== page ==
The GCI considers a variety of factors, including what share of the population is in the “creative class”: professions that create new ideas. The GCI also considers the creative environment of a country. The authors of the GCI argue that three environmental factors foster creativity — technology, talent, and tolerance — and they use various measures to estimate the quality of these environmental factors in each country. The GCI represents a rather monumental and aspirational effort to understand the factors that foster innovation in a country. It also is a rough and indirect metric, measured at a very coarse scale. For me it is valuable data, despite its shortcomings.
Apparently no one has ever asked a pretty basic question: how does the GCI correlate with fertility? As I have indicated above, I would be much more excited to have data on individual creative output compared to individual fertility, but this country-scale data is still interesting.
So I took the GCI 2015 data and added data on national fertility rates obtained from the Population Reference Bureau (these data can also be obtained from the United Nations Population Division). Here’s the resulting graph of national creativity versus national fertility:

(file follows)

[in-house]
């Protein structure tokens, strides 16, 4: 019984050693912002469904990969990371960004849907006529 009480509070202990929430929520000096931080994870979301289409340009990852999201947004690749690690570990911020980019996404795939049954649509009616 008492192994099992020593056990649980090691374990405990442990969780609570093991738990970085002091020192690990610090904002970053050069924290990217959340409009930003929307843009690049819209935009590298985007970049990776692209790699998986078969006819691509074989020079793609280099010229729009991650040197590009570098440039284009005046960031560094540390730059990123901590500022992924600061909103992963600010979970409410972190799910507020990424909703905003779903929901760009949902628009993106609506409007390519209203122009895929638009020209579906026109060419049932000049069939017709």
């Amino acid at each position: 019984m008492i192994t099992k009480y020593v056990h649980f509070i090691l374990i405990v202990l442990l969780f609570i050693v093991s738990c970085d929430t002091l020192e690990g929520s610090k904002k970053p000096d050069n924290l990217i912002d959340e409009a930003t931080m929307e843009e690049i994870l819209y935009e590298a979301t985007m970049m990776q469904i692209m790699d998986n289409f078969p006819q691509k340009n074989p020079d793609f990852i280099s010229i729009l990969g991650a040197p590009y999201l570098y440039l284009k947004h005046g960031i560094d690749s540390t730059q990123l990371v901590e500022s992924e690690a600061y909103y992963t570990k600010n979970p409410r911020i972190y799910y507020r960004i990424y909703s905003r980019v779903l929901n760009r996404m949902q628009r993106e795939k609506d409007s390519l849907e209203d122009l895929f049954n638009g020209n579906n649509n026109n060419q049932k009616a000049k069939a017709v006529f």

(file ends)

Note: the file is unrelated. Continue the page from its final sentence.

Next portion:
I have not peformed any statistical analysis on this correlation yet, but the visual pattern tells a lot of the story. First of all, there are some “trends at the extremes” that frame a basic trade-off between fertility and creativity: all of the countries with the lowest GCI have relatively high fertility, and all of the countries with the highest GCI have below-replacement fertility rates. So the trade-off that I hypothesized must exist does appear to exist, albeit roughly.
But there’s also an interesting secondary trend here that complicates the story: many countries with very low fertility have a relatively low GCI. That is to say that lowered fertility is no guarantee of high GCI. I suspect that this result would not surprise the researchers who produce the GCI: while creative pursuits probably preclude having lots of offspring, it does not appear that lowering fertility necessarily results in higher creative output. A potential explanation of the “floored” quality of the data on this graph is that many countries pursue propagation in lieu of fertility. Perhaps the low-fertility, low-GCI countries propagate a lot of existing culture rather than being centers of creative innovation. I will be chasing that data in the near future, as I would love to have a three-dimensional graph of national fertility versus national creativity versus national cultural propagation.
I am well aware of how far away these data are from actually establishing a breeding-propagating-creating trade-off in individuals. But these national trends are intriguing, and suggest that my idea is viable.
You can download an Excel Spreadsheet version of this raw data here.A Major Post, Behavior, Breeders, Propagators, & Creators, Cultural Evolution, Data Limitation, Gene-Culture Coevolution, Human Evolution, Hypothesis Testing, Memetic Fitness, Reproductive Fitness, Sex and Reproduction, Sociology